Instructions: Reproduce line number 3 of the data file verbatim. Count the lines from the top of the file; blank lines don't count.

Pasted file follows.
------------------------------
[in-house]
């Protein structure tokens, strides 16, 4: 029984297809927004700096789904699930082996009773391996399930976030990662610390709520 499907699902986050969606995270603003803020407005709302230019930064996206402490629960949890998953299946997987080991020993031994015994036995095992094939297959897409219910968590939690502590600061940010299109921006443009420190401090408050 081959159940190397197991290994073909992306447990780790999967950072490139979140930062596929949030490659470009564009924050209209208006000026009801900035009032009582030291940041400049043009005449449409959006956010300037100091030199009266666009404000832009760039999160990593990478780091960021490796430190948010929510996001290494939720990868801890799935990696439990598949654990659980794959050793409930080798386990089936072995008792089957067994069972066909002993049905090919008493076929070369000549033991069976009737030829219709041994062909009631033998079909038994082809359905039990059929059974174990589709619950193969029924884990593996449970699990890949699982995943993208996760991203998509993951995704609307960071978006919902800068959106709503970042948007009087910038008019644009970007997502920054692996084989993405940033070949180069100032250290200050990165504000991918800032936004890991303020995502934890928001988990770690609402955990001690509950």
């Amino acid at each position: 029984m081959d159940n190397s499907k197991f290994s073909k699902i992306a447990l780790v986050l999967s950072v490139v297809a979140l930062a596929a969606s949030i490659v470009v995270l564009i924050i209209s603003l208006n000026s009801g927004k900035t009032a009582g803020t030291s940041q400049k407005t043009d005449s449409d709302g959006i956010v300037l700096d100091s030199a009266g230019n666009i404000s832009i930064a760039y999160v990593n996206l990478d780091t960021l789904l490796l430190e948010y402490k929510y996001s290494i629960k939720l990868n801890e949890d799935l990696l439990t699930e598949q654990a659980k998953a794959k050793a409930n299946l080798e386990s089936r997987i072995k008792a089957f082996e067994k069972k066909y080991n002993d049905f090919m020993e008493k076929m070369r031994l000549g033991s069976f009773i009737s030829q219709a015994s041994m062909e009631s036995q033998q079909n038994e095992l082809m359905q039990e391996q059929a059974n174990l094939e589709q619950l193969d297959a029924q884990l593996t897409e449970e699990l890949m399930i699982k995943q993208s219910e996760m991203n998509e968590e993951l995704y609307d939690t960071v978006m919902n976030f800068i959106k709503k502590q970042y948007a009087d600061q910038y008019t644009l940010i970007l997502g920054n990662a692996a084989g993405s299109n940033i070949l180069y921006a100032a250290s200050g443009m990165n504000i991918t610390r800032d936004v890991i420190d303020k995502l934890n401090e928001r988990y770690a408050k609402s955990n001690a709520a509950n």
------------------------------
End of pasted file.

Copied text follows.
């Amino acid at each position: 029984m081959d159940n190397s499907k197991f290994s073909k699902i992306a447990l780790v986050l999967s950072v490139v297809a979140l930062a596929a969606s949030i490659v470009v995270l564009i924050i209209s603003l208006n000026s009801g927004k900035t009032a009582g803020t030291s940041q400049k407005t043009d005449s449409d709302g959006i956010v300037l700096d100091s030199a009266g230019n666009i404000s832009i930064a760039y999160v990593n996206l990478d780091t960021l789904l490796l430190e948010y402490k929510y996001s290494i629960k939720l990868n801890e949890d799935l990696l439990t699930e598949q654990a659980k998953a794959k050793a409930n299946l080798e386990s089936r997987i072995k008792a089957f082996e067994k069972k066909y080991n002993d049905f090919m020993e008493k076929m070369r031994l000549g033991s069976f009773i009737s030829q219709a015994s041994m062909e009631s036995q033998q079909n038994e095992l082809m359905q039990e391996q059929a059974n174990l094939e589709q619950l193969d297959a029924q884990l593996t897409e449970e699990l890949m399930i699982k995943q993208s219910e996760m991203n998509e968590e993951l995704y609307d939690t960071v978006m919902n976030f800068i959106k709503k502590q970042y948007a009087d600061q910038y008019t644009l940010i970007l997502g920054n990662a692996a084989g993405s299109n940033i070949l180069y921006a100032a250290s200050g443009m990165n504000i991918t610390r800032d936004v890991i420190d303020k995502l934890n401090e928001r988990y770690a408050k609402s955990n001690a709520a509950n």